This year, AWS is offering a shuttle service between venues if you don’t want to walk or need to get to your next destination quickly.
AWS recommends allowing yourself 30 minutes to travel between venues and is providing the following shuttle schedule to help you get from Point A to Point B:
Sunday, November 26: 12PM-1:30AM Monday, November 27: 6AM-12:30AM Tuesday, November 28: 6AM-10PM Wednesday, November 29: 6AM-12:30AM Thursday, November 30: 6AM-12:30AM Friday, December 1: 6AM-3PM
NOTE: BELLAGIO SHUTTLES RUN ONLY DURING AM AND PM PEAK HOURS (SUNDAY 10PM — 1:30AM, MONDAY — THURSDAY 6AM — 10AM & 4PM — 7:30PM, FRIDAY 6AM — 10AM)
Expert Tip: If you need to get from The Palazzo to The Venetian and want to avoid navigating the casino floors, restaurant row and the crowds around the entrance to The Sands Convention Center, head to the Canyon Ranch Spa from either hotel. From the Palazzo, the spa is located on the 4th floor and from the Venetian it is located on the 3rd floor. The spa connects both venues through a series of long, colorful and rarely traveled corridors making the trip quick and easy for those who don’t mind taking the road less traveled. Not to mention, this route can also offer a moment of peaceful sanity!
5. Avoid Sleeping In, Being Late, or Skipping Out Entirely
With so many learning and networking opportunities, it’s easy to get caught up in exciting—yet exhaustive—days full of breakout sessions, hands-on labs, training sessions, and of course, after-hours activities and parties. Only you know how to make the most of your time at re:Invent, but if we can offer some advice…be sure to get plenty of sleep and avoid sleeping in, getting to sessions late or worse…skipping out on morning sessions entirely. Especially when it comes to the keynote sessions on Wednesday and Thursday morning!
AWS CEO, Andy Jassy, will present the Wednesday morning keynote, while Amazon CTO, Werner Vogels, will present on Thursday morning. Both Keynotes will be full of exciting product announcements, enhancements, and feature additions as well as cool technical content and enterprise customer success stories. Don’t be the last to know because you inadvertently over slept and/or partied a little too hard the night before!
Customers don’t need to reserve a seat in either of the keynotes, however, there is a cap on the number of attendees who can watch the keynote in the keynote hall. Keynotes are offered on a first come, first served basis, so be sure to get there early.
Expert Tip: If you don’t want to wait in line to sit in the keynote hall, AWS will have many options for watching the keynote in overflow rooms. If you’re still groggy from the previous night’s events, the overflow rooms are an ideal place where you can watch the keynote with a bloody mary, mimosa, or coffee.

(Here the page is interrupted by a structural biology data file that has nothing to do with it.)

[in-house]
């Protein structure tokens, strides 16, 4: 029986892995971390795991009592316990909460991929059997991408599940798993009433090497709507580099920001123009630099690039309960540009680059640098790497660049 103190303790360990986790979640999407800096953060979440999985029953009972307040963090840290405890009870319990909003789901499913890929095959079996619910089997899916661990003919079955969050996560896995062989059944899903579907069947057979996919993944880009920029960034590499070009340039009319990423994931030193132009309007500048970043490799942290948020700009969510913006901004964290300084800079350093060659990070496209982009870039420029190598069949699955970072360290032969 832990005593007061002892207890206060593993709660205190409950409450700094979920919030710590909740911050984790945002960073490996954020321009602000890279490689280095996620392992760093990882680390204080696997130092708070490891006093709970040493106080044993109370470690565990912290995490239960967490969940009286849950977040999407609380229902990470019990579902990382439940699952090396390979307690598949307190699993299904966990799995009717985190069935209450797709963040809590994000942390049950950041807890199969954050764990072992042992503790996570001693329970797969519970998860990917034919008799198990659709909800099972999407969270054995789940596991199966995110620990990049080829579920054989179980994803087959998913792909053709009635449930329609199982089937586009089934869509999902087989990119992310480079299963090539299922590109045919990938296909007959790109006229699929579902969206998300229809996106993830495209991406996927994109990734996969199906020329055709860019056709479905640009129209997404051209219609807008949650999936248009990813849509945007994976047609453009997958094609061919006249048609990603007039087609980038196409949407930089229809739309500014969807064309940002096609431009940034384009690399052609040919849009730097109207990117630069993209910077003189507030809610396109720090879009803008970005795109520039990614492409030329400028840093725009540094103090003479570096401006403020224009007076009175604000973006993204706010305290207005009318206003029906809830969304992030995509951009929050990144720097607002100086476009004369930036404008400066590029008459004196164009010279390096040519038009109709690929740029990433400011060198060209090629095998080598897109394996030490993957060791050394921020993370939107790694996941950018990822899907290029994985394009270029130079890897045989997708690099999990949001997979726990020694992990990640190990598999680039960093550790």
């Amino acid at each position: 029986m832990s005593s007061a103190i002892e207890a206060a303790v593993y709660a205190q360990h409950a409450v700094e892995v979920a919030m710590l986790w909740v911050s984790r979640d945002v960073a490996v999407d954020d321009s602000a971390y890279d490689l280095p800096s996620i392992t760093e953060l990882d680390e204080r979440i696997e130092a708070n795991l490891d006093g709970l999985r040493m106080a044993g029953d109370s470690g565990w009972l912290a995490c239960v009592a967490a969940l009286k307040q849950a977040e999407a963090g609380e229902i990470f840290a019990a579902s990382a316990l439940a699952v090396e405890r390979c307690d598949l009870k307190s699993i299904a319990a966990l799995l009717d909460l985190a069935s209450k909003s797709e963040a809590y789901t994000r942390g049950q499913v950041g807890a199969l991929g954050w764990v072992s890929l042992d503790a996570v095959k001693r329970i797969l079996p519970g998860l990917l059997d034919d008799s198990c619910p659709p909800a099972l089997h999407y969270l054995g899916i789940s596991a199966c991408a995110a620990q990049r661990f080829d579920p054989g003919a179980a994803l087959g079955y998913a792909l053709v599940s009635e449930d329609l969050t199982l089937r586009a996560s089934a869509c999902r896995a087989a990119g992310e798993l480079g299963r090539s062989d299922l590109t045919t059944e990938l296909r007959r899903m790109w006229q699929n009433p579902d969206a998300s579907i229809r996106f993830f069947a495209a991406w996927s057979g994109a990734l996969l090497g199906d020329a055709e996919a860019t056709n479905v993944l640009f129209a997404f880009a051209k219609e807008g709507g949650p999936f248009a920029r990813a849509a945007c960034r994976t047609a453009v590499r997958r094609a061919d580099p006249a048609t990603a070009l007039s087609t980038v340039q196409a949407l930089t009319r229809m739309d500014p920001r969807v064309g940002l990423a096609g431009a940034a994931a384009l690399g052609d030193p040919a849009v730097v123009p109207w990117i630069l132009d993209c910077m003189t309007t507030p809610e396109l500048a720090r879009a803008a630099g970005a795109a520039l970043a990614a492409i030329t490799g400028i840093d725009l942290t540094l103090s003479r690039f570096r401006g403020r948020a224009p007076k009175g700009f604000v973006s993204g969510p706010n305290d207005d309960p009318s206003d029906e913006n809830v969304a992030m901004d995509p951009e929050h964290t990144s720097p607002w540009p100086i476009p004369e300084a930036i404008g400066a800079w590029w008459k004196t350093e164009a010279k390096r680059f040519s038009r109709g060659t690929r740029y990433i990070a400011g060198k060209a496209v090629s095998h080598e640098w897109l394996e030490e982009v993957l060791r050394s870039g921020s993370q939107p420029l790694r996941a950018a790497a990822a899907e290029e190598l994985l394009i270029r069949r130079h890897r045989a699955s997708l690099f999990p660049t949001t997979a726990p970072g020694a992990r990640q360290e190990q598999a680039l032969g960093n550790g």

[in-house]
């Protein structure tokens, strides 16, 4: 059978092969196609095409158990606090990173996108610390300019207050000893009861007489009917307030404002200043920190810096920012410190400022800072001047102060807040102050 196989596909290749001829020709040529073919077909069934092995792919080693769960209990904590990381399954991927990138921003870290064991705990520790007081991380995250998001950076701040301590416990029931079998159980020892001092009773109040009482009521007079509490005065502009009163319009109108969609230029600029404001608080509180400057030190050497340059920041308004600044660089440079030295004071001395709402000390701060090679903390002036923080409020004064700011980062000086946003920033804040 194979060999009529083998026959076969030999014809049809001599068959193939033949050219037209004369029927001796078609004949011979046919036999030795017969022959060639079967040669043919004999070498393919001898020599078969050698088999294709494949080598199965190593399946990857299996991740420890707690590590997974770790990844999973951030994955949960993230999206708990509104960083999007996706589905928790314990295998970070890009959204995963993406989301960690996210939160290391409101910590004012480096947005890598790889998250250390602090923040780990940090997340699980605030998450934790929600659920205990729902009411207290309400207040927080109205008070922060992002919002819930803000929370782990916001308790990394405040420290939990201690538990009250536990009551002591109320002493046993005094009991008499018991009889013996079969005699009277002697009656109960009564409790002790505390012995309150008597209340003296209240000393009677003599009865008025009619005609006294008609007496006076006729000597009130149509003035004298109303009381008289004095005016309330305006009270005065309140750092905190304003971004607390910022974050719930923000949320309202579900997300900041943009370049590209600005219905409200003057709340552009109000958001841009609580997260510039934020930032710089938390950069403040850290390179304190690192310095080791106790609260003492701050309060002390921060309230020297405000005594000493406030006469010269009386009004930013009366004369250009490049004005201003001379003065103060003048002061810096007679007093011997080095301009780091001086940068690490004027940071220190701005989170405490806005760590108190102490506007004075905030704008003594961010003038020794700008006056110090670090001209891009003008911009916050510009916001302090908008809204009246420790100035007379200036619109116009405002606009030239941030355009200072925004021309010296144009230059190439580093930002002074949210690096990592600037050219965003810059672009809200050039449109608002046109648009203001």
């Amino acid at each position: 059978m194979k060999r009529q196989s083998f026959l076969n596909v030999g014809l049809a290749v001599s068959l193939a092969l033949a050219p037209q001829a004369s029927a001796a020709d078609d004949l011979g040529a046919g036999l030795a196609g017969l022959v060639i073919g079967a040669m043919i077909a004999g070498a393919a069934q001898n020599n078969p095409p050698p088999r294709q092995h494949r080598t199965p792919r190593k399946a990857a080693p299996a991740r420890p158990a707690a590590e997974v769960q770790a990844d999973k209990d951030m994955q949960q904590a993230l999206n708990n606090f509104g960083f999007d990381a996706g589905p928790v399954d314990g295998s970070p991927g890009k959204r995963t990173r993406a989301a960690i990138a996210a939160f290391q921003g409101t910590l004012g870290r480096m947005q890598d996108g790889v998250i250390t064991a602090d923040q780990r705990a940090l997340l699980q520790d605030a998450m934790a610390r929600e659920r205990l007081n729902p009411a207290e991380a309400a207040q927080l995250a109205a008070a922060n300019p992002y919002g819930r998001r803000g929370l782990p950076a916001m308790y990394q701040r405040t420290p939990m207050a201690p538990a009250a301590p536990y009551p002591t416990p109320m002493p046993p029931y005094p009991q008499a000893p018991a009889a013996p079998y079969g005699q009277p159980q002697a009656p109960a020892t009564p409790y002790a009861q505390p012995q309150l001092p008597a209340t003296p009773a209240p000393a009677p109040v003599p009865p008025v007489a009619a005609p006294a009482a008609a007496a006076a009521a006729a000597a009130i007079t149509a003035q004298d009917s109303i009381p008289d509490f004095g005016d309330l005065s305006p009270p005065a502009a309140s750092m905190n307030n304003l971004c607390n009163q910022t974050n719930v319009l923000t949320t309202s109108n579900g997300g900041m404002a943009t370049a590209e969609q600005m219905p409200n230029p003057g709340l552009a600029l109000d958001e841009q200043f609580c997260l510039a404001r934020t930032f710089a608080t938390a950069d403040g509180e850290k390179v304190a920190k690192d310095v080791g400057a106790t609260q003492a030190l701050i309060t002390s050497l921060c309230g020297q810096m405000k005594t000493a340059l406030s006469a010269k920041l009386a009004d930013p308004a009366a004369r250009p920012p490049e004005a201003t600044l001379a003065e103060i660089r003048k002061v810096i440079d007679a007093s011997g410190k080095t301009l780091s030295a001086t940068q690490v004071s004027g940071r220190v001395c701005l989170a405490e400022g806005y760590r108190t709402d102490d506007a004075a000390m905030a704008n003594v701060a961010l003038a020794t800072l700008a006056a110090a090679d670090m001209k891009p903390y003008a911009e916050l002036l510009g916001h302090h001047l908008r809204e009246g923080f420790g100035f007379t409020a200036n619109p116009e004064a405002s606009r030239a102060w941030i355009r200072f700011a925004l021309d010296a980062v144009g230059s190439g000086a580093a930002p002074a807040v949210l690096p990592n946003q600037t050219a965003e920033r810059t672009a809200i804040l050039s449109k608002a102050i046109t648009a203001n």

6. Avoid Being Anti-Social
AWS re:Invent is one of the best locations to network and connect with like-minded peers and cloud experts, discover new partner offerings and, of course, let loose at the quirky after-hours experiences, attendee parties, and partner-sponsored events.
Avoid being anti-social by taking advantage of the many opportunities to network with others and meet new people. AWS has some great activities planned for conference goers. To help you play hard while working harder, here is a list of all the fun activities that are planned for re:Invent 2017:
When: Sunday, November 26, 12PM-6PM
Where: The Venetian
Robocar Rally Mixer
When: Sunday, November 26, 6PM-10PM
Non-Profit Hackathon Mixer
When: Sunday, November 26, 7PM-9PM
Where: The Venetian
When: Sunday, November 26, 10:30PM-1AM
Where: The Venetian
AWS re:Invent 4K
When: Tuesday, November 28, 6AM-8AM
Where: The Mirage
When: Tuesday, November 28, 5PM-7PM
Where: The Venetian & The Linq Lot
When: Tuesday, November 28, 5PM-7PM
Where: The Linq Lot
Cyclenation Spin Challenge
When: Wednesday, November 29, (three timeslots) 7AM, 8AM, 5PM
Where: The Mirage
When: Wednesday, November 29, 5:30PM-7:30PM
Where: MGM Grand & The Venetian
When: Wednesday, November 29, 5:30PM-7:30PM
Where: MGM Grand & The Venetian
2nd Watch After Party
When: Wednesday, November 29, 9PM-12AM
Where: Rockhouse at the Palazzo Click here to be added to the 2nd Watch After Party Waitlist (see “What to Avoid #3 above if you’re hesitant to be waitlisted)!
When: Thursday, November 30, (three timeslots) 7AM, 8AM, 5PM
Where: The Mirage
When: Thursday, November 30, 8PM-12AM
Where: The Park at the Linq Lot
Expert Tip: Don’t forget to bring plenty of business cards. With so many people to meet, opportunities to connect with peers and experts, and after-hours parties to attend, you’ll want to make sure to pack extra cards to avoid running out early in the week. When you receive a business card from someone else, try to immediately take a photo of it with your smartphone and save it to a photo album dedicated solely to networking. This will ensure that you have the details stored somewhere should you happen to misplace an important contact’s business card.
7. Avoid Forgetting to Pack That All-Too-Important Item